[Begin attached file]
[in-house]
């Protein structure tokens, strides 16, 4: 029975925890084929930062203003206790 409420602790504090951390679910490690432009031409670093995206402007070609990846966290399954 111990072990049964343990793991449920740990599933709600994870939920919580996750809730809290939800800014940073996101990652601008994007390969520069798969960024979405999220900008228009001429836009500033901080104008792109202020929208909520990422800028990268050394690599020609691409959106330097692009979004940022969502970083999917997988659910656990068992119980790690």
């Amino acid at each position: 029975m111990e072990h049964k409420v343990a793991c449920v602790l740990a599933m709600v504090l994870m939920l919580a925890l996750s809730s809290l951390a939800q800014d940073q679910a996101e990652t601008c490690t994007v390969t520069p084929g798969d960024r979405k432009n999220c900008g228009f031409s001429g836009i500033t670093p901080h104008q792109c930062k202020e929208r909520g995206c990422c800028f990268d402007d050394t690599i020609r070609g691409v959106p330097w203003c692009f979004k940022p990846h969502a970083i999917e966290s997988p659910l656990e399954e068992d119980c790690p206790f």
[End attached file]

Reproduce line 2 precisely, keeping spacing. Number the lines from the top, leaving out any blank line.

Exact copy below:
């Protein structure tokens, strides 16, 4: 029975925890084929930062203003206790 409420602790504090951390679910490690432009031409670093995206402007070609990846966290399954 111990072990049964343990793991449920740990599933709600994870939920919580996750809730809290939800800014940073996101990652601008994007390969520069798969960024979405999220900008228009001429836009500033901080104008792109202020929208909520990422800028990268050394690599020609691409959106330097692009979004940022969502970083999917997988659910656990068992119980790690």